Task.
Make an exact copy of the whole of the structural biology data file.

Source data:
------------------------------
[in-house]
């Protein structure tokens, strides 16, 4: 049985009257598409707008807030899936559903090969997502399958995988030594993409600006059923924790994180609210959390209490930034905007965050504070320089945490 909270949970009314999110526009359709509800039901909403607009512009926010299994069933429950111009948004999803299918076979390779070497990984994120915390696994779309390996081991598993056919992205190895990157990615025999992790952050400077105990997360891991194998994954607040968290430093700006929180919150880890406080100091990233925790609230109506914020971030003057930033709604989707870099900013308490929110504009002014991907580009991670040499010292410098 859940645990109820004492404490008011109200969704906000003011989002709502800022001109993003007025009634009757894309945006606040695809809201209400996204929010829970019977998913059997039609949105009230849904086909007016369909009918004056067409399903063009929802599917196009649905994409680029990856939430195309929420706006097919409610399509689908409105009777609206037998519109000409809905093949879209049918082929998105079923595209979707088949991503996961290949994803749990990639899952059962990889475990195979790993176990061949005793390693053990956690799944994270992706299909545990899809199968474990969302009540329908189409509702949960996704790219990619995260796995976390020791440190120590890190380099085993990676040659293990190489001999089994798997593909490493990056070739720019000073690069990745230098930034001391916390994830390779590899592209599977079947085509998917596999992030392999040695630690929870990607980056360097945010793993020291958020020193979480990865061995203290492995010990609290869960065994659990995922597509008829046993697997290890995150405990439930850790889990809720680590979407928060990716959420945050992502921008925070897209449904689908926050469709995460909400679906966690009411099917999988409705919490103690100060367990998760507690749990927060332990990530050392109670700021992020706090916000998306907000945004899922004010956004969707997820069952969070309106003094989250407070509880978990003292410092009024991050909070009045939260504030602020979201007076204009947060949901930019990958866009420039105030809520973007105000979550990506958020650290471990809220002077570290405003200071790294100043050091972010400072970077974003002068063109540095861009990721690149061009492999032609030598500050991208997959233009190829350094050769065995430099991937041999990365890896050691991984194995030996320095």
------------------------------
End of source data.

[in-house]
């Protein structure tokens, strides 16, 4: 049985009257598409707008807030899936559903090969997502399958995988030594993409600006059923924790994180609210959390209490930034905007965050504070320089945490 909270949970009314999110526009359709509800039901909403607009512009926010299994069933429950111009948004999803299918076979390779070497990984994120915390696994779309390996081991598993056919992205190895990157990615025999992790952050400077105990997360891991194998994954607040968290430093700006929180919150880890406080100091990233925790609230109506914020971030003057930033709604989707870099900013308490929110504009002014991907580009991670040499010292410098 859940645990109820004492404490008011109200969704906000003011989002709502800022001109993003007025009634009757894309945006606040695809809201209400996204929010829970019977998913059997039609949105009230849904086909007016369909009918004056067409399903063009929802599917196009649905994409680029990856939430195309929420706006097919409610399509689908409105009777609206037998519109000409809905093949879209049918082929998105079923595209979707088949991503996961290949994803749990990639899952059962990889475990195979790993176990061949005793390693053990956690799944994270992706299909545990899809199968474990969302009540329908189409509702949960996704790219990619995260796995976390020791440190120590890190380099085993990676040659293990190489001999089994798997593909490493990056070739720019000073690069990745230098930034001391916390994830390779590899592209599977079947085509998917596999992030392999040695630690929870990607980056360097945010793993020291958020020193979480990865061995203290492995010990609290869960065994659990995922597509008829046993697997290890995150405990439930850790889990809720680590979407928060990716959420945050992502921008925070897209449904689908926050469709995460909400679906966690009411099917999988409705919490103690100060367990998760507690749990927060332990990530050392109670700021992020706090916000998306907000945004899922004010956004969707997820069952969070309106003094989250407070509880978990003292410092009024991050909070009045939260504030602020979201007076204009947060949901930019990958866009420039105030809520973007105000979550990506958020650290471990809220002077570290405003200071790294100043050091972010400072970077974003002068063109540095861009990721690149061009492999032609030598500050991208997959233009190829350094050769065995430099991937041999990365890896050691991984194995030996320095």